Guy Courtin, Infor GT Nexus Commerce Network
Customers can be a ruthless bunch. Since the dawn of the technology age and globalization a few decades ago, expectations have only increased. Today, thanks largely to the Internet and Amazon, the expectation for supply chain has evolved to a point where we’re actually talking about launching fleets of drones to deliver goods in near real time in order to keep customers happy.
Think about that for a second. If I stood up on stage at a supply chain event in 2008 and predicted that fleets of drones would be in development with the goal to replace delivery trucks, I’d be laughed out of the room.
Drones, along with autonomous vehicles, robots, IoT devices, and the countless other new innovations being discussed at today’s supply chain conferences, is in response to one phenomenon – time.
Impatience as impetus
Customers are no longer willing to spend time waiting to get the goods they want and companies are investing in capabilities to meet these new expectations in ways that allow them to remain price competitive. This is especially important in cases where the goods being sold are sourced globally.
The technology used to control and optimize global supply chains has matured significantly over the past few decades, allowing companies to run fairly lean and efficiently across a number of functional zones. But other than small pockets of automation success, businesses still struggle to manage things holistically, end-to-end, on a global scale.
A critical missing piece is a lack of true, end-to-end supply chain visibility. Without the ability to see, it becomes very hard to be agile, efficient, and responsive. According to a recent survey by GEODIS, only 6% of companies believe they’ve achieved full supply chain visibility and that’s a problem.
The importance of visibility
Again, thanks in large part to Amazon and other like e-commerce companies, consumers now expect to get a premium supply chain experience as part of their buying process and visibility is at the core.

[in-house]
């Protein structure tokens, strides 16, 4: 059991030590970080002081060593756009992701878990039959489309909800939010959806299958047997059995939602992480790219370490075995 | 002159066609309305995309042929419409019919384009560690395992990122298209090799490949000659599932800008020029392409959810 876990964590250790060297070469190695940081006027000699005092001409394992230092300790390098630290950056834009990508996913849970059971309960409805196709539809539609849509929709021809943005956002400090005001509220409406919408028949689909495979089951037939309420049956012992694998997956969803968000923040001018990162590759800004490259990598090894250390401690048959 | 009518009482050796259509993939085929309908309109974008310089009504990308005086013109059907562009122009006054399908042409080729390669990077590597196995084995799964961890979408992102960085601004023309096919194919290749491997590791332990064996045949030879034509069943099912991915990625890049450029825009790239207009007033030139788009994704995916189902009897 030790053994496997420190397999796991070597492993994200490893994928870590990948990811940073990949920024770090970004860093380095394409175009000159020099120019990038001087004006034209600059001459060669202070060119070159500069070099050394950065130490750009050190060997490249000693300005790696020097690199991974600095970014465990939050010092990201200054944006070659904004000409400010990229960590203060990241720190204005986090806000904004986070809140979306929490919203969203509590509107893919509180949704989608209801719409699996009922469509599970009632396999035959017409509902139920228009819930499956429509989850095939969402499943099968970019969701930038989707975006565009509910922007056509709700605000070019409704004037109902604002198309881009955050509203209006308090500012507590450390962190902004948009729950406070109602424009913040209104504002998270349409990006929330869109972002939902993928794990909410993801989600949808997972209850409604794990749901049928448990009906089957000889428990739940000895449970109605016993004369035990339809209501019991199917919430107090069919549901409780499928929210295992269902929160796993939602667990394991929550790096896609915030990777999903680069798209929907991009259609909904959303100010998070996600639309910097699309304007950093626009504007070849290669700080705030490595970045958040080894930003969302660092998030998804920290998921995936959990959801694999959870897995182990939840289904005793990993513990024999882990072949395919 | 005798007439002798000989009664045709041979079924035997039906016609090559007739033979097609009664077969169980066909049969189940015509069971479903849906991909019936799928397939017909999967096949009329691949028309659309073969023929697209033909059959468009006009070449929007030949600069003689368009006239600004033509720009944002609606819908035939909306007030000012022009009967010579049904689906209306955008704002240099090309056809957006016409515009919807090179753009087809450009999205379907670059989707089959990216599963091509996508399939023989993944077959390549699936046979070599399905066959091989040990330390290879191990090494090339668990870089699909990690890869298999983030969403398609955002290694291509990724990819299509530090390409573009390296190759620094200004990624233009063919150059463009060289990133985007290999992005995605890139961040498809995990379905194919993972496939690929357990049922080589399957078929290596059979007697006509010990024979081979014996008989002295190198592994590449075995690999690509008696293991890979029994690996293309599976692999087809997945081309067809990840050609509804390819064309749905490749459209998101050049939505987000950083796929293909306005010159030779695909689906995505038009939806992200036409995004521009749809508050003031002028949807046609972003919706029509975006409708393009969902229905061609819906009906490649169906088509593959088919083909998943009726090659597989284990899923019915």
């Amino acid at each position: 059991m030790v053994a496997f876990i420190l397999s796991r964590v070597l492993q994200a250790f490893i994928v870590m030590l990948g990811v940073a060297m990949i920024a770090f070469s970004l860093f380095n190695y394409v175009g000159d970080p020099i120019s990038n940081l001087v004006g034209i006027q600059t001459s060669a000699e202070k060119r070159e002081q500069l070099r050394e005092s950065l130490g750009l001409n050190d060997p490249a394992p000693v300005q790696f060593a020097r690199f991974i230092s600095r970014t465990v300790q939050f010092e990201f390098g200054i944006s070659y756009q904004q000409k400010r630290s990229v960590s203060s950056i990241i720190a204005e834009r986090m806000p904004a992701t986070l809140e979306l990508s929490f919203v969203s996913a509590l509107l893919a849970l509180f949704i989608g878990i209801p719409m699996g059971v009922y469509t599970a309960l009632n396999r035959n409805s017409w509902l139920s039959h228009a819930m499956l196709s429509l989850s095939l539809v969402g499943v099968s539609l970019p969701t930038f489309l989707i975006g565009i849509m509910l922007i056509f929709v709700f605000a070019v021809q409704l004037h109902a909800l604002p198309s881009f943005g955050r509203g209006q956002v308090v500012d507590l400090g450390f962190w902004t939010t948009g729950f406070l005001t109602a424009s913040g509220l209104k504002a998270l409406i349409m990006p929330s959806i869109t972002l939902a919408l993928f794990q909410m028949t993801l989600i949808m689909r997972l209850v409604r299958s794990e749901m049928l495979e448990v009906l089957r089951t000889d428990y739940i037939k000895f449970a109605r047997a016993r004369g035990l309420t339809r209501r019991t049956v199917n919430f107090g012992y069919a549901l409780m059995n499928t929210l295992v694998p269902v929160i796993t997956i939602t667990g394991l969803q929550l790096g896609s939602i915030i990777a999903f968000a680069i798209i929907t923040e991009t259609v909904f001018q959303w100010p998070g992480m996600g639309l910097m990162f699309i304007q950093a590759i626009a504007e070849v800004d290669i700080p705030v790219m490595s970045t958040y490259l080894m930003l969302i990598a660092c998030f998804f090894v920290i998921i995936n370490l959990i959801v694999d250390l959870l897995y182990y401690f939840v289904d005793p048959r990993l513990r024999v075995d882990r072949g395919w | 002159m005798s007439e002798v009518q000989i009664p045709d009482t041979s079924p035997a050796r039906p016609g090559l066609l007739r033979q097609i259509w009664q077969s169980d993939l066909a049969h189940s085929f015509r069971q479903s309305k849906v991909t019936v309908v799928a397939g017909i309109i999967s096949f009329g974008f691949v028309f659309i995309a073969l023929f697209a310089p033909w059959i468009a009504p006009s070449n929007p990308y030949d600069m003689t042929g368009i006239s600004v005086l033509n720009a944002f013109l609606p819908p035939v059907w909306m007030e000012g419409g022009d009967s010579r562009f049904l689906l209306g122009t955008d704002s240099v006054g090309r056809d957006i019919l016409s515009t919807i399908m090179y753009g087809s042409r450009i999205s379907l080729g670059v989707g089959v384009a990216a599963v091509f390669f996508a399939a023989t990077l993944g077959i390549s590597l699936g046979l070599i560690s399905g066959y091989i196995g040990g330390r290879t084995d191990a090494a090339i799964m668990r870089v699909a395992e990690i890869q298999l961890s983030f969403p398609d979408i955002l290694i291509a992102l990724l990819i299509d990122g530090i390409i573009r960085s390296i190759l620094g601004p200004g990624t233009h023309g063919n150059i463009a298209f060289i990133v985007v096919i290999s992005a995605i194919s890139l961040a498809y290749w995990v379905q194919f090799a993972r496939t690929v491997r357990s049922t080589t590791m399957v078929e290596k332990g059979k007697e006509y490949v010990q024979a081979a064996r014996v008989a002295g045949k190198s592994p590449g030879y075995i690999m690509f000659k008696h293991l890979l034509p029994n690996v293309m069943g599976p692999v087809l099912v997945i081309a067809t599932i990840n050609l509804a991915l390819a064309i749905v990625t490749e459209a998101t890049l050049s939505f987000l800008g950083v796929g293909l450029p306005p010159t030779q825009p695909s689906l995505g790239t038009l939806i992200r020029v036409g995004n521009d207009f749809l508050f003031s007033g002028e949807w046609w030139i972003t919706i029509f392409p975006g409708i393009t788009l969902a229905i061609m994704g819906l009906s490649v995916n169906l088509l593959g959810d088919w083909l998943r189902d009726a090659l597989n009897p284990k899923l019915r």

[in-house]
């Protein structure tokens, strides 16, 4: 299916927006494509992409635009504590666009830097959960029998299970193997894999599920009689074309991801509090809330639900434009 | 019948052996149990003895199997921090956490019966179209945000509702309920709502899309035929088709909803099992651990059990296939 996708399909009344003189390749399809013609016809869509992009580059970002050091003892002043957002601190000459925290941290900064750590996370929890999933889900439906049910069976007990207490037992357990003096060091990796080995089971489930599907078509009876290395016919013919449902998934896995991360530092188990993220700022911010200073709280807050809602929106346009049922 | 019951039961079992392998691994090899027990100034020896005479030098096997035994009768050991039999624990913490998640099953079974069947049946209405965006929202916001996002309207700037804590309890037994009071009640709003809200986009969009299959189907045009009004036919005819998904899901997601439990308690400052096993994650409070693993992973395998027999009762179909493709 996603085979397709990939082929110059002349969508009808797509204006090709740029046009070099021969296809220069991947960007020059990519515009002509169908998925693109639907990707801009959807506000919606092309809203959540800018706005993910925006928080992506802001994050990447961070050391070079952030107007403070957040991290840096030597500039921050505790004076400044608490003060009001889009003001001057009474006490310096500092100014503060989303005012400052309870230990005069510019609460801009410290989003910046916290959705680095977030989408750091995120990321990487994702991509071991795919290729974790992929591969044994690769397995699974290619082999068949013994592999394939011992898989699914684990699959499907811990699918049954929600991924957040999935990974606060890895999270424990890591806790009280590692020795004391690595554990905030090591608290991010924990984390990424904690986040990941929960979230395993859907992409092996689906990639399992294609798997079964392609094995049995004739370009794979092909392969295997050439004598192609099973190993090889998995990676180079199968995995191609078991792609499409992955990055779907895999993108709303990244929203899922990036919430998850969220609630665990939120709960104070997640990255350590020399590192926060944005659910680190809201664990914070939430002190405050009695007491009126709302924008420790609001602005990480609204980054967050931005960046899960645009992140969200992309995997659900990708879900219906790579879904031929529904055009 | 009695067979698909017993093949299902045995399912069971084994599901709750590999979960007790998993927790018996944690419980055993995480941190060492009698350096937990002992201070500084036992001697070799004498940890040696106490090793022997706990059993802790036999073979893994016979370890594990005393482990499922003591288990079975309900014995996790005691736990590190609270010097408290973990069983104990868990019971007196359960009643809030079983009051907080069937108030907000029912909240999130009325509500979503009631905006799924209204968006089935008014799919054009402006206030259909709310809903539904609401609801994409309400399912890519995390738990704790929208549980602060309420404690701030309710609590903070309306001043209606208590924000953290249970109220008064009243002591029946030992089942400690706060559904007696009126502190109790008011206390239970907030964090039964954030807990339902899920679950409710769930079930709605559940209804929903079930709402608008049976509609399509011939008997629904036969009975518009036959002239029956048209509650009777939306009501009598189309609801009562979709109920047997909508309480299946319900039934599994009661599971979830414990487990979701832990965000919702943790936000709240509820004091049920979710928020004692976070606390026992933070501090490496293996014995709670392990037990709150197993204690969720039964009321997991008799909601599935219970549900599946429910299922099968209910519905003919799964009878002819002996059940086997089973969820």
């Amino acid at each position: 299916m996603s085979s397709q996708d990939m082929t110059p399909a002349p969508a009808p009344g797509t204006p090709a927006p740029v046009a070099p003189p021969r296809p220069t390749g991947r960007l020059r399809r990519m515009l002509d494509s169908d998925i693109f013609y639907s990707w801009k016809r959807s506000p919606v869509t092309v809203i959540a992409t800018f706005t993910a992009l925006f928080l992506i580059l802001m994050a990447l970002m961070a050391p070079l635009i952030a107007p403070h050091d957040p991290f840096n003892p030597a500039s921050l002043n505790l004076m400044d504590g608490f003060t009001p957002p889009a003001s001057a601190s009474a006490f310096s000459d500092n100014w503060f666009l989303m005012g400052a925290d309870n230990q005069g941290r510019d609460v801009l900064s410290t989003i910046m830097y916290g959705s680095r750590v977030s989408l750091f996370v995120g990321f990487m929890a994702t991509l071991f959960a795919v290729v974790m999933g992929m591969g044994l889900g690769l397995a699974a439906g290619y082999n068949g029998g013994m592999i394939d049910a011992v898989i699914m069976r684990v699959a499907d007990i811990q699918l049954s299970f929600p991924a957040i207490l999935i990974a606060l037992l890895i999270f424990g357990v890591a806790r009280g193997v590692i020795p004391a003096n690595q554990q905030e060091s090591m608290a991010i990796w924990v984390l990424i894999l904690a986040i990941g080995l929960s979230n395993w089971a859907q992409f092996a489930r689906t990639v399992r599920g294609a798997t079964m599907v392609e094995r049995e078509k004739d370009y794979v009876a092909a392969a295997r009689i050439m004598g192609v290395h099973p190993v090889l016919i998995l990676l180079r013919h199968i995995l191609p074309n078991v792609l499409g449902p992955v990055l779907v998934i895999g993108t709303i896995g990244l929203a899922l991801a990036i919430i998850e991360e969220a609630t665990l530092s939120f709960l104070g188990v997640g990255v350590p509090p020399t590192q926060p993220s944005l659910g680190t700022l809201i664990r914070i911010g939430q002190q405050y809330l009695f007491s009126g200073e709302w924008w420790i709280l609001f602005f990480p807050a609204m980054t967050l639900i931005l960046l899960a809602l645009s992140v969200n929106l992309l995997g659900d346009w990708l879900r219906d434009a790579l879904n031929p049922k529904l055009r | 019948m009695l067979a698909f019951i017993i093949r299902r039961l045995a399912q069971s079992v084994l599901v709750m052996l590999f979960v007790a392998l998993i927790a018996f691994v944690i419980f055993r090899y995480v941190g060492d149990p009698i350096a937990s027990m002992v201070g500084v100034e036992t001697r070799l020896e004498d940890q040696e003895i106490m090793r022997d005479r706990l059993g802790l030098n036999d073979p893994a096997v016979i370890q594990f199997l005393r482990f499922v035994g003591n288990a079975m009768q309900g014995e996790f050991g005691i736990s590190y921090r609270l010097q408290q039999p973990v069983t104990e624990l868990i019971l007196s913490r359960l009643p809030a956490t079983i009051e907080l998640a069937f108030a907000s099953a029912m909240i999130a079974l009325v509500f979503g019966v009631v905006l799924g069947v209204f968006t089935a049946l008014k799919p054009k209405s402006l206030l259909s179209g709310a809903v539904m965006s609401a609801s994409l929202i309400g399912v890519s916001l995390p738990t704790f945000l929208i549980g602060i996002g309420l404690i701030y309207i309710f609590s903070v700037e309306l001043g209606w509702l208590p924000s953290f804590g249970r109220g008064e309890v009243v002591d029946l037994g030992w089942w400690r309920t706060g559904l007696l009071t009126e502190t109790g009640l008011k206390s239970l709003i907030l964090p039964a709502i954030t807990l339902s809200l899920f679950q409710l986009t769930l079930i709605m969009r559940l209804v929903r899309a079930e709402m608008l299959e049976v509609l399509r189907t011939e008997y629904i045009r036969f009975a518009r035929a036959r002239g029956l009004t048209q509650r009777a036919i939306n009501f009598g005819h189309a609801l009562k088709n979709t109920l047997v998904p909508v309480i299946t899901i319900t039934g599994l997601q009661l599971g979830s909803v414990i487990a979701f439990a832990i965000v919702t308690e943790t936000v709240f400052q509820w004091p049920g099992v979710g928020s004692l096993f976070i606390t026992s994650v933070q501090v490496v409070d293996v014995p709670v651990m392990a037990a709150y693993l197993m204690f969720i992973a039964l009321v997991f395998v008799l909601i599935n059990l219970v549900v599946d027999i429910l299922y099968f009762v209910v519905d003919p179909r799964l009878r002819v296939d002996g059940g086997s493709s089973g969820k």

A recent study by Infor showed that 80% of people expect to have estimated time of arrival and location information when waiting for their orders. It’s not just e-commerce/retail but rather an expectation across multiple product categories. And, if they don’t get the information they need, they won’t hesitate to switch brands!
So, only 6% of companies claim to have achieved full supply chain visibility to run their operations, yet 80% of consumers expect to get it as part of their buying experience. That is quite a disconnect. Supply chain visibility is a vital part of any digital transformation initiative. It’s becoming part of the brand experience. Failure to provide what customers expect, and they will switch.
This really isn’t fair to supply chain practitioners. The same or next day delivery bar is ridiculously high. But even in a pure B2B environment, that is nothing like Amazon, the B2B customer executives are consumers at night and on weekends so this question will inevitably be asked, “Why is it that I can go home tonight and order anything I want and have it by Thursday, yet you are telling me it will be six weeks to deliver the order of widgets that you have known about for months?”
The supply chain’s role in the customer service experience is not new. What is different is the role of supply chain technology in the brand experience. It’s no longer enough to have IT in place just to improve operational performance and reduce costs. Customers want information about the goods they buy and it is very possible that excellence in this arena could be just as important as product quality and price.
It’s still early, the drone fleets are not yet airborne but we do know a lot can change very quickly and consumers are already voicing their opinions with their wallets so change will happen.